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Old 24-07-2018, 02:12 PM
Elecmuso
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Hi everyone - where to start?

G'day all

I am completely new to Astronomy and not sure where to start, though I did do enough research to find myself a nice dobsonian. Here's what I managed to pick up after quite some time eyeing off gumtree:

Meade 10” LightBridge Truss Tube Dobsonian
QX 26mm wide angle eyepiece
Meade Series 5000 HD-60 6.5mm WP
Orion LaserMate Deluxe Collimator

So hopefully that is a decent setup. It is a little daunting since I aven't played with a smaller reflector telescope previously (except for some 35 years ago in my teens).

I'm in Mitcham Adelaide and hoping I will be able to get aquiainted with the gear without having to venture into the countryside.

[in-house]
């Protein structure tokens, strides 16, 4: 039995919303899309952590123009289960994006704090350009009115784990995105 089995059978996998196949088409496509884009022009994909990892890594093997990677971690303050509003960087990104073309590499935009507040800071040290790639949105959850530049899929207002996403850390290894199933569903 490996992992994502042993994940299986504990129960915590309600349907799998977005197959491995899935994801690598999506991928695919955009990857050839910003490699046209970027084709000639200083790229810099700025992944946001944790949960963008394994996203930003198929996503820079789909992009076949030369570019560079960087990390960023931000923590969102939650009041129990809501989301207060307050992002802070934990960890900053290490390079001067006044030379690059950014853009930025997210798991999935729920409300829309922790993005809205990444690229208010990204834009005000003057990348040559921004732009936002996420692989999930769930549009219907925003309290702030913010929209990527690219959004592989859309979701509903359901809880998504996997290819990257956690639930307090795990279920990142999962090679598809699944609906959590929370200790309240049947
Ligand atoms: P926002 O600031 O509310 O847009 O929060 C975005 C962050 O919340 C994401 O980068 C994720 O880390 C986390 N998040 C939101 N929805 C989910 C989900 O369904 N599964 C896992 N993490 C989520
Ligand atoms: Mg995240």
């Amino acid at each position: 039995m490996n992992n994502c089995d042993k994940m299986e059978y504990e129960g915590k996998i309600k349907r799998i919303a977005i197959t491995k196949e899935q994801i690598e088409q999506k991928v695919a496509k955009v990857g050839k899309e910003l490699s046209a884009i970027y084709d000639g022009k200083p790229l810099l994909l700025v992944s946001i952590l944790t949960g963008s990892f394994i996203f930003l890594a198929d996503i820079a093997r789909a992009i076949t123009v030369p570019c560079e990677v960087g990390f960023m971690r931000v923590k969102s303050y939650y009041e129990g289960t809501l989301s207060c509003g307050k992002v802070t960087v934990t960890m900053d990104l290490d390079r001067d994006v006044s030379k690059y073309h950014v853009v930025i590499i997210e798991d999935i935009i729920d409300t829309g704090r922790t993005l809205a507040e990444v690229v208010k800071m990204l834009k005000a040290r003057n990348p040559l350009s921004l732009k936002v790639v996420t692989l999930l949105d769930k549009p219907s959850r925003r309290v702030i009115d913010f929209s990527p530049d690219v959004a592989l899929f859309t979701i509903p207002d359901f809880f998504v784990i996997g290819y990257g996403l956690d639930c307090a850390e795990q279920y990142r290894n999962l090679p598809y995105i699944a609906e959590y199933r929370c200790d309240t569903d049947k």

I'll have lot's of dumb questions - be pre-warned!

Where should I start?

Greg
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Old 24-07-2018, 02:21 PM
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Stonius (Markus)
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Hello and Welcome!

I'd say it's best to start with bright, easy to find things. The Moon is an obvious one. The planets also - though they can be tricky to keep in the field of view at high power - and any of the Messier objects are good places to start. I take it you know about the messier catalogue? Take your time getting to know the night sky and the constellations. Avoid galaxies to start with. They're pretty underwhelming for the beginner in light pollution, IMO.

Cheers and have fun!

Markus
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Old 24-07-2018, 02:36 PM
Elecmuso
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Nope, Messier catalog unkown to me - that is one of the dumb quesitons I need to ask. Though I will google it now.
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Old 24-07-2018, 02:38 PM
Startrek (Martin)
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Hi Greg and welcome